In several of the 11 short stories that make up Miriam Karmel’s new collection titled “Subtle Variations,” characters worry themselves to death: Crime is increasing in the city, a family friend is ill, there’s been a bombing in Tel Aviv. The need to worry comes from the family matriarch, who fled Eastern Europe, eventually settling in a “suburban Chicago tract home, known as a ranch-style, though it was missing the cattle.”

The narrator of the first story, “The Queen of Love,” recalls that Nonna’s life changed in America when she lost her matchmaking powers. This coincided with Lucy and Ricky Ricardo’s breakup on TV, from which Grandmother never recovered. Then her husband died. Then the rabbi, “a renowned free thinker,” began wearing Italian suits in the pulpit and pouring “French wines at his seders.” Everything was off in life.

In “Pocket Full of Posies,” a family member wonders whether there’s “an over-expressed gene for grief,” which Nonna “would have passed … on.” The brave thing is to keep hope alive despite tragedies such as “the numbers tattooed onto the soft underside of … great Aunt Channa’s arm.”

In “Holy Water,” the rabbi borrows Vivian Sugarman’s kidney-shaped pool for a mikvah, the ritual bathing of converts. The pool “became a revolving door through which young women — Carolyns, Jennifers, Heathers, names as interchangeable as their faces — emerged as Jews. Add water and voila! Instant Jewess.” Such acerbic humor numbs the grief of remembering, although the rabbi’s notorious rule-bending increases Vivian Sugarman’s anxiety.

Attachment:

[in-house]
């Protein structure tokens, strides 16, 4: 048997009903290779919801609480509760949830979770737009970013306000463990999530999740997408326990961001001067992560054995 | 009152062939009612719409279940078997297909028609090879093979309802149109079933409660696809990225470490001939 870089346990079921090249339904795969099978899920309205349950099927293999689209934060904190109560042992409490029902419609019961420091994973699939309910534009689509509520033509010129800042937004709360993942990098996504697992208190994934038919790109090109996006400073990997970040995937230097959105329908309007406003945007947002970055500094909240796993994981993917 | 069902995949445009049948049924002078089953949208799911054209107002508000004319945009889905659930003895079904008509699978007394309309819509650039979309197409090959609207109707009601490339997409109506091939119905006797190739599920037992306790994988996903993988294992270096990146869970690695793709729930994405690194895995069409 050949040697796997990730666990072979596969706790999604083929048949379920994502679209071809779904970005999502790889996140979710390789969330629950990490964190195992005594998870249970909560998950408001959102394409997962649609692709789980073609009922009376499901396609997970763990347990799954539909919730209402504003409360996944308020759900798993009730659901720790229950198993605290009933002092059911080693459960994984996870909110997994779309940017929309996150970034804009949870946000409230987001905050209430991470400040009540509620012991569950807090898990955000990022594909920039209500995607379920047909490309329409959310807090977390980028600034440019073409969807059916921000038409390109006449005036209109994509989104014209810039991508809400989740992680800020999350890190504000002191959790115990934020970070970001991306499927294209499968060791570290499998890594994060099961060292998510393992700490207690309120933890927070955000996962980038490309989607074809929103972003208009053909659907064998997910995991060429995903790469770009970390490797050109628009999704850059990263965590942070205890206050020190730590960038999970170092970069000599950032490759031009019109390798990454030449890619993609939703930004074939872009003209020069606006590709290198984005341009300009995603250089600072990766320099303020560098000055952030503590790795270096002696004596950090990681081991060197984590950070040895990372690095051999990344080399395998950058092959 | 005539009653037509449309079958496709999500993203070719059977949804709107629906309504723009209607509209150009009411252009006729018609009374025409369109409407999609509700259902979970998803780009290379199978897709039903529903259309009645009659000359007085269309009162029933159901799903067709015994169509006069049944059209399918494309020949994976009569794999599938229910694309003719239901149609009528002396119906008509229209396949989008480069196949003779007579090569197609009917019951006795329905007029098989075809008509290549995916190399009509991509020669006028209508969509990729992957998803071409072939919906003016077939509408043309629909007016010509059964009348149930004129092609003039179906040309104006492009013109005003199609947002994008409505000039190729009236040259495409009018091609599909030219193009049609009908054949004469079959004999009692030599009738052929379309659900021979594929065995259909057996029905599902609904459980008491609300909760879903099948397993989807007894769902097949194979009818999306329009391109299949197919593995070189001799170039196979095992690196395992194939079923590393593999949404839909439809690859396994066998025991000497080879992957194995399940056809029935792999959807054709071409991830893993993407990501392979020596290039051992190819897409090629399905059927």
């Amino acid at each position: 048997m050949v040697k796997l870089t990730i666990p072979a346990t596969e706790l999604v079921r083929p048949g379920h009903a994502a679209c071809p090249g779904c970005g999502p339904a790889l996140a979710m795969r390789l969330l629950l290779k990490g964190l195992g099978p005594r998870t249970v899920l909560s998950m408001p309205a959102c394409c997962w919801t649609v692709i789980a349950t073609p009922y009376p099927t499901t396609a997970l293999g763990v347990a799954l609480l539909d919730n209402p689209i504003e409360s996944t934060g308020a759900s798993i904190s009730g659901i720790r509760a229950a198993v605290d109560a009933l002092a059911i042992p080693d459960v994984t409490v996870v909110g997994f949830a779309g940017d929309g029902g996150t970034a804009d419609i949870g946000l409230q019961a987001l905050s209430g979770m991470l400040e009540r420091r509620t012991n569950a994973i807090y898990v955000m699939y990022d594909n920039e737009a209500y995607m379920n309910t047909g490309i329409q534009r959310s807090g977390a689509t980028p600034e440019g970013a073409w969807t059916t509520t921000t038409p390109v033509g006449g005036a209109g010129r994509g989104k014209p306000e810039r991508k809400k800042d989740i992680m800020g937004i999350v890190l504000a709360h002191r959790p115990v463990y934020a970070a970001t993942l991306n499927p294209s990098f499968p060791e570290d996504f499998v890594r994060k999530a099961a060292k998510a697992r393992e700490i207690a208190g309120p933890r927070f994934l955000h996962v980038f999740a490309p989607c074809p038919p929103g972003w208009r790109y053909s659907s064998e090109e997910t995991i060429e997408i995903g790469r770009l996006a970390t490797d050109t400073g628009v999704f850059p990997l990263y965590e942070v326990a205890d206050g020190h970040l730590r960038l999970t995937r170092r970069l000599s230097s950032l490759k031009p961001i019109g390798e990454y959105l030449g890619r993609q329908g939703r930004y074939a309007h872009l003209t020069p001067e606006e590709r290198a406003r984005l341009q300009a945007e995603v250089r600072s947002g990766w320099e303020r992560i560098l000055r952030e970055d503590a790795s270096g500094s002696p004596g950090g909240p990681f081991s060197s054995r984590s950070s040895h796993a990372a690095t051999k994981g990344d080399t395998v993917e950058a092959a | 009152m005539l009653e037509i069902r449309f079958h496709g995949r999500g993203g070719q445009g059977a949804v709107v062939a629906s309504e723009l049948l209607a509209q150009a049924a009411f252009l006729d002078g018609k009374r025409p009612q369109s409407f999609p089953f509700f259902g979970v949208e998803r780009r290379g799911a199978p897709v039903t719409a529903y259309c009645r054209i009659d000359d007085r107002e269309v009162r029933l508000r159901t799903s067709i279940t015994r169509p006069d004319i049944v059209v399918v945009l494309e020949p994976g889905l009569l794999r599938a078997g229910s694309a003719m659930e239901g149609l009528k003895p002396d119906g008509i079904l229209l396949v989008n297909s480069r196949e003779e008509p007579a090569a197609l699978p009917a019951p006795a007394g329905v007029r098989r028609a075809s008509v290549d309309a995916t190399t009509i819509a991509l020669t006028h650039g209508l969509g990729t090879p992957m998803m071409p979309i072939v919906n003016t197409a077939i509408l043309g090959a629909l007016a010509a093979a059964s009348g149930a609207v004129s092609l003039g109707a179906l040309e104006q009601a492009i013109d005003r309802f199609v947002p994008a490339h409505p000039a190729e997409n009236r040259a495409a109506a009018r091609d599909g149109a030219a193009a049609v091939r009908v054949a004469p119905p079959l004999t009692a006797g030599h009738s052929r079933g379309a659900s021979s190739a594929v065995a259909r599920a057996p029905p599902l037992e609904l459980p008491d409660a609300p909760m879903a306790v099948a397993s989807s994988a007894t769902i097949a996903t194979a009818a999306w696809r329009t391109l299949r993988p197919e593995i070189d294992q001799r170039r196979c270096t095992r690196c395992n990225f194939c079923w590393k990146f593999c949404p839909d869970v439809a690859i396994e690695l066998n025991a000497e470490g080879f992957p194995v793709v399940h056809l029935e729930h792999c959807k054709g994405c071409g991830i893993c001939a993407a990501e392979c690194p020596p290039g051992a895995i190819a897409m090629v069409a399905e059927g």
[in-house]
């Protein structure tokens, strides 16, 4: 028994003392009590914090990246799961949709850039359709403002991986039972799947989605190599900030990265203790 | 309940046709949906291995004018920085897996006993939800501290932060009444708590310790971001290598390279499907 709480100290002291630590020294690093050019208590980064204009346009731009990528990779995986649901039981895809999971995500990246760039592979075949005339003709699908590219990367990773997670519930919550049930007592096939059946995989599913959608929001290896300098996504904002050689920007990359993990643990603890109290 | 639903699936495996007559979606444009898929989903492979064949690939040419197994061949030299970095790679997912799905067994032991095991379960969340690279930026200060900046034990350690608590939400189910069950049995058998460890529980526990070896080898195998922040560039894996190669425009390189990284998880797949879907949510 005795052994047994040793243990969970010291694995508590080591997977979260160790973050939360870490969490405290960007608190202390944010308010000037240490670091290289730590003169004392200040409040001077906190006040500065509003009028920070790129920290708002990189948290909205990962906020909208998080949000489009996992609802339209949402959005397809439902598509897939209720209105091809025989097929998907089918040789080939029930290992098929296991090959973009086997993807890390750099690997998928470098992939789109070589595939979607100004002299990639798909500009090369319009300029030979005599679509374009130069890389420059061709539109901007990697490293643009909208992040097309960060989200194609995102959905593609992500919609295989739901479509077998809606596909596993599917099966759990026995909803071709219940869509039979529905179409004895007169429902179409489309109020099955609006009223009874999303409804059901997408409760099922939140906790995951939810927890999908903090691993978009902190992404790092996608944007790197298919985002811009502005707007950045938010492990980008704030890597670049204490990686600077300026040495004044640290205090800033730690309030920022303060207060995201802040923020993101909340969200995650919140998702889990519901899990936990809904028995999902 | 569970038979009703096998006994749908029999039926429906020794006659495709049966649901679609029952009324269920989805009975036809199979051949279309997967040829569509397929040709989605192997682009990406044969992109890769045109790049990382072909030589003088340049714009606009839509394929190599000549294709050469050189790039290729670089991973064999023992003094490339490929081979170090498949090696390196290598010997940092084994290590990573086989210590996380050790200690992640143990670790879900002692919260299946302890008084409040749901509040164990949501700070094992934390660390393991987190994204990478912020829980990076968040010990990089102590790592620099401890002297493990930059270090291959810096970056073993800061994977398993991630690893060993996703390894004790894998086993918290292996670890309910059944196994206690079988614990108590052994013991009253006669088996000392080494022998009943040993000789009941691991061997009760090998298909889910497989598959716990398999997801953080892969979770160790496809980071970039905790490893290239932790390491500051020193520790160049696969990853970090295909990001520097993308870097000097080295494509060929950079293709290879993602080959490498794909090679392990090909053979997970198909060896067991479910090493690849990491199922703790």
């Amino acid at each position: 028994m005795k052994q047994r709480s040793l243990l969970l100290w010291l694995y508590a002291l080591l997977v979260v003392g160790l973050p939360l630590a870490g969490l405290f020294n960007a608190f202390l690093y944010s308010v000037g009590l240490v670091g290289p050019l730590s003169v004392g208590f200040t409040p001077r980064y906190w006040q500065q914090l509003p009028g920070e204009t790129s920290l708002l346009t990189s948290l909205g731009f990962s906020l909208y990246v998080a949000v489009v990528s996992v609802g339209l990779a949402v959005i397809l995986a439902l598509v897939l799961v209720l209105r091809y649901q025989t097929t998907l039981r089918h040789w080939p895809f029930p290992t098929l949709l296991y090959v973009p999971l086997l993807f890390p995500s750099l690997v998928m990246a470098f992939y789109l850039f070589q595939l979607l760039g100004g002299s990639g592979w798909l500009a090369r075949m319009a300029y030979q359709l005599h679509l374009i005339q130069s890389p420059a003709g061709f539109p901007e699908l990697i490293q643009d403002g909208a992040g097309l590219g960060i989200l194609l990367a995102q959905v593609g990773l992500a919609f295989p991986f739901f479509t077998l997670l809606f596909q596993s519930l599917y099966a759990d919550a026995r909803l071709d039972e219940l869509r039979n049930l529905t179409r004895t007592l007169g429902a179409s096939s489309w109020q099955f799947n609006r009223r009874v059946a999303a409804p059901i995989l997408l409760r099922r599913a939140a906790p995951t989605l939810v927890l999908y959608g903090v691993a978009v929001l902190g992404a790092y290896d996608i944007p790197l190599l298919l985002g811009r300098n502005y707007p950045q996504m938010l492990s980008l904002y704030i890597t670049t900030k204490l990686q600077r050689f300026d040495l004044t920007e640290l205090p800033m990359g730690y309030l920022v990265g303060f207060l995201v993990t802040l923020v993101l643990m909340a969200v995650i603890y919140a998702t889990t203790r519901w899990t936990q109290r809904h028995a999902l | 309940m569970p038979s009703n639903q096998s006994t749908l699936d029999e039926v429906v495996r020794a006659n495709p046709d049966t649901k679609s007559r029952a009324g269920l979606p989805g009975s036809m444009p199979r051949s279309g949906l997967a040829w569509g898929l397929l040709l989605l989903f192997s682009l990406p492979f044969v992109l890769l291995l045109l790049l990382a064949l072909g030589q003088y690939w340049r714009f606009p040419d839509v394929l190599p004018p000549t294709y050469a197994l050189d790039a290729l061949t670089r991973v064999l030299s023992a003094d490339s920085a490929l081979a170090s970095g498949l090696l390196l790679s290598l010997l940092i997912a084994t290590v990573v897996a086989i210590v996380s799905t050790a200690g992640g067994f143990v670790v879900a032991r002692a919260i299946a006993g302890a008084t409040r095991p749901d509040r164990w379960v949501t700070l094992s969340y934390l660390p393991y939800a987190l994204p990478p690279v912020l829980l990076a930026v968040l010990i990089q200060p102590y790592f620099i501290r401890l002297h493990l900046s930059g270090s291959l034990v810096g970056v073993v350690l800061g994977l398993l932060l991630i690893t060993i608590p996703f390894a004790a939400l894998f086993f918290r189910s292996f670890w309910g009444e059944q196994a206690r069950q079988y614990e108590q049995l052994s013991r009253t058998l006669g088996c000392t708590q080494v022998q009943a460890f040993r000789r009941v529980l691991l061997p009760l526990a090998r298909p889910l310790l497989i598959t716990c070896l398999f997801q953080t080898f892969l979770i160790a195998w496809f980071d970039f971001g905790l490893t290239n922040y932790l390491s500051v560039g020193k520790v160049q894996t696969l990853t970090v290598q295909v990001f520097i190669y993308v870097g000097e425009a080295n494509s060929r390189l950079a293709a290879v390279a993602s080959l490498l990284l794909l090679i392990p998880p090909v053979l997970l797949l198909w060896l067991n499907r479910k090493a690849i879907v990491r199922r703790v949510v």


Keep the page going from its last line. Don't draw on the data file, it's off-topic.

In Karmel’s household tales, where flowers decorate tables and cooking, baking, sewing and humor play their part, the author seeks the universal in the particulars of daily life. In “Place Cards,” Nonna’s family fetes the woman who sat for the painter Diego Rivera. In the beautiful “Summer Is for People,” immigrants struggle to find peace in a country and a city, Minneapolis, that will forever be strange to them. Serving as a prelude to the final three stories, “The Caves of Lascaux” dramatizes a doctor’s desire to accompany his patient to the historic caves of the title.

As engaging as these stories are, family connections are sometimes difficult to sort out as the book proceeds. One piece, “Buona Sera,” seems manufactured, its emotions false. The other 10 stories of life in Skokie, Highland Park, Ill., and Minneapolis are lovelier and more ­poignant for having the weight of history behind them.

Karmel’s “The Queen of Love” won Minnesota Monthly’s Tamarack Award for the short story. Milkweed Editions in 2013 published her novel “Being Esther,” which a Star Tribune review called “an assured first novel.”

Now “Subtle Variations,” this Minneapolis writer’s debut short-story collection, has captured the inaugural First Fiction prize from Holy Cow! Press.


Anthony Bukoski, a short-story writer, lives in Superior, Wis.

Subtle Variations
By: Miriam Karmel.
Publisher: Holy Cow! Press, 178 pages, $15.95.
Event: 7 p.m. Oct. 17, Magers & Quinn Booksellers, 3038 Hennepin Av. S., Mpls.